O God, you are my God; earnestly I seek you; my soul thirsts for you; my flesh faints for you, as in a dry and weary land where there is no water. Ps. 63:1

This summer my family and I drove across the country. I mean, all the way across the country, and back again. It’s a vast space, this country of ours, and I recommend you see as much of it as you can. One inescapable observation after 6,000 miles: California is really dry. When I moved back here after some years in the South, I was struck once again with that same reality. Add to that an historic drought, and you’ve got the makings for a seriously thirsty place.  “Brown is the New Green!”

The story of Psalm 63 is the story of a thirsty soul. It’s the story of one who has tasted and seen that God is good, but who has found himself in a spiritual desert for a time. Ever experience that desert?  Psalm 63 is also the story of one who found his way out.  In God, Green is the New Green.

King David crafted this Psalm while he was in the wilderness, or the desert, while being pursued by his enemies, probably his own son Absalom. But his desert was more than the arid territory of the ancient near east. His was a spiritual desert that prompted his heart to seek God. If you glance through the Psalm, you’ll notice the penetrating language he uses to describe his pursuit of God in the wilderness: earnestly I seek you, my flesh faints for you, behold your power and glory. He even goes so far as to say that the love of God is of higher value than life itself: Your steadfast love is better than life!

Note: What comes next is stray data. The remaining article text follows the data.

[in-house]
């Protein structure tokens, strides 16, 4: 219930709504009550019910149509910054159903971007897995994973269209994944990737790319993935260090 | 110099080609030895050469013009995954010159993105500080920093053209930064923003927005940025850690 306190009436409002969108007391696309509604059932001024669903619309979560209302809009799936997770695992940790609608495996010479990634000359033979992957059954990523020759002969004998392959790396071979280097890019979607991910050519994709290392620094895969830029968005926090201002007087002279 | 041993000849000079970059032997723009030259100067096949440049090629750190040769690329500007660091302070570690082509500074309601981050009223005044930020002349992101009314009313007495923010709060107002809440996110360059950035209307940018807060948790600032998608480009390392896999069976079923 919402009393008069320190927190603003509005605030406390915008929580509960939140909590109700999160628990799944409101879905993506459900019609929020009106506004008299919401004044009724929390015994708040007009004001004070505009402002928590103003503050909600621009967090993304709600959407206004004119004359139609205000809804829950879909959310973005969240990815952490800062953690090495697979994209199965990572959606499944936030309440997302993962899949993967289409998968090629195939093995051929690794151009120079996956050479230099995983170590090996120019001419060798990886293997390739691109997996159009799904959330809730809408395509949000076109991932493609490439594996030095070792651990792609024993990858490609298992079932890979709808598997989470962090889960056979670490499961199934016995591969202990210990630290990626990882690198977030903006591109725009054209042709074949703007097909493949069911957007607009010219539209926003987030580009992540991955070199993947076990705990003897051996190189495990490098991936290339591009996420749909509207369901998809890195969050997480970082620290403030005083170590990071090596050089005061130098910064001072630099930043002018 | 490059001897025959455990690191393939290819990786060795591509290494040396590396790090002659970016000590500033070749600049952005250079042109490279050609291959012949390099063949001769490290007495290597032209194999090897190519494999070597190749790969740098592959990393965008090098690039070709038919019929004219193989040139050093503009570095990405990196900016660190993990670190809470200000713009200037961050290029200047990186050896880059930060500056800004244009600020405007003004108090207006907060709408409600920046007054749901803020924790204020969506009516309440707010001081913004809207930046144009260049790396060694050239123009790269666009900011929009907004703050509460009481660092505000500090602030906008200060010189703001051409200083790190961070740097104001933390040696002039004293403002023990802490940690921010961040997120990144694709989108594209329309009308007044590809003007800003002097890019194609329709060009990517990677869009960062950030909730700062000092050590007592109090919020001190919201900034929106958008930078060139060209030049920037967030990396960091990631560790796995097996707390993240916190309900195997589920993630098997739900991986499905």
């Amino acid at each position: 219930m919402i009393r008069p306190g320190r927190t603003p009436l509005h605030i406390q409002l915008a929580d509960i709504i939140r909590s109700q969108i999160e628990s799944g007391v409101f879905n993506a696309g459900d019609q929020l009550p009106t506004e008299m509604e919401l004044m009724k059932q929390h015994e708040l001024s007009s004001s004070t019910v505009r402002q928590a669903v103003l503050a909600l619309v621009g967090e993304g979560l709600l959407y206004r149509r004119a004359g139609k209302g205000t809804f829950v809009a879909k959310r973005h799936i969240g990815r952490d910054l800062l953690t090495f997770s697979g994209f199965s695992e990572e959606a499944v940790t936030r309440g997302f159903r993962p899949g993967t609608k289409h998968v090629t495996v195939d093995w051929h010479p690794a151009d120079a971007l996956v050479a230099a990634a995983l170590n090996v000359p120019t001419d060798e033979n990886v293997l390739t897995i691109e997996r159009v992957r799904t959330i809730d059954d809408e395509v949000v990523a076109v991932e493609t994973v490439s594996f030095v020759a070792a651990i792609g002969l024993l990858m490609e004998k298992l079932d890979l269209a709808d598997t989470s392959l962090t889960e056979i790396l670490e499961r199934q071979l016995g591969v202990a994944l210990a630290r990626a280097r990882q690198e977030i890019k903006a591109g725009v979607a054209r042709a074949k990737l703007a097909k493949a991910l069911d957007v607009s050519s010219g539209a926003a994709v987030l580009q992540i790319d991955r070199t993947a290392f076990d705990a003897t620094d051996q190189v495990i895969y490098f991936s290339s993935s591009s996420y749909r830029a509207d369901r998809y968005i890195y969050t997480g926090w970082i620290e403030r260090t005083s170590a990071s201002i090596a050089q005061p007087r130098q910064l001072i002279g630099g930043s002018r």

In this Psalm we can detect David at his finest, not because all is well with his life, but because all is well with his soul. There is no better, more joy-filled place to be than at that place of absolute dependence on God. That’s where lasting joy and peace rise, where life in the Spirit feels most abundant. And that’s where the King finds himself in this wilderness exercise: he is in absolute dependence on God, which is the condition that God created us all to be.

The apostle Paul picks up on this idea in 1 Corinthians 1 and reminds us that God chose the weak things of the world to shame the strong. That is, the strong place their dependence on their own strength or ability, while the weak place theirs on the strength of God. Nothing is so perfectly aligned with the character of God, and so entirely out of step with the wisdom of man, as trusting in Christ in the deepest corners of your heart and soul.

Which brings us back to King David in the wilderness. It’s a dry land for him. His own son is after him. The men who seek his life were, at one time, his own trusted army. And he’s done nothing to deserve such treachery. Yet here he is, alone in the desert. What emerges from his depth, however, is a new indebtedness for the love that God has for him. David now seeks God from a pure heart, with pure motives, and a pure hope that is centered on God’s worthiness of praise.

As you consider the deepest recesses of your own heart, is God there in His glory? Does His power and glory (vs. 2) compel you to seek after Him with a full heart, David-like? Come and see that God is good, that His steadfast love for you is an amazing gift of His grace. Dwell securely in Him and enjoy the feast of His faithfulness until you are satisfied as with rich food (vs. 5). Remember how God has been your help in ages past, and has promised to be your guide, mediator and advocate both now and forevermore, through His Beloved Son. Let His faithfulness be your portion and the gladness of your heart, because fellowship with Christ pours the abundant rains of grace that turn even the driest of deserts into the green fields of delight.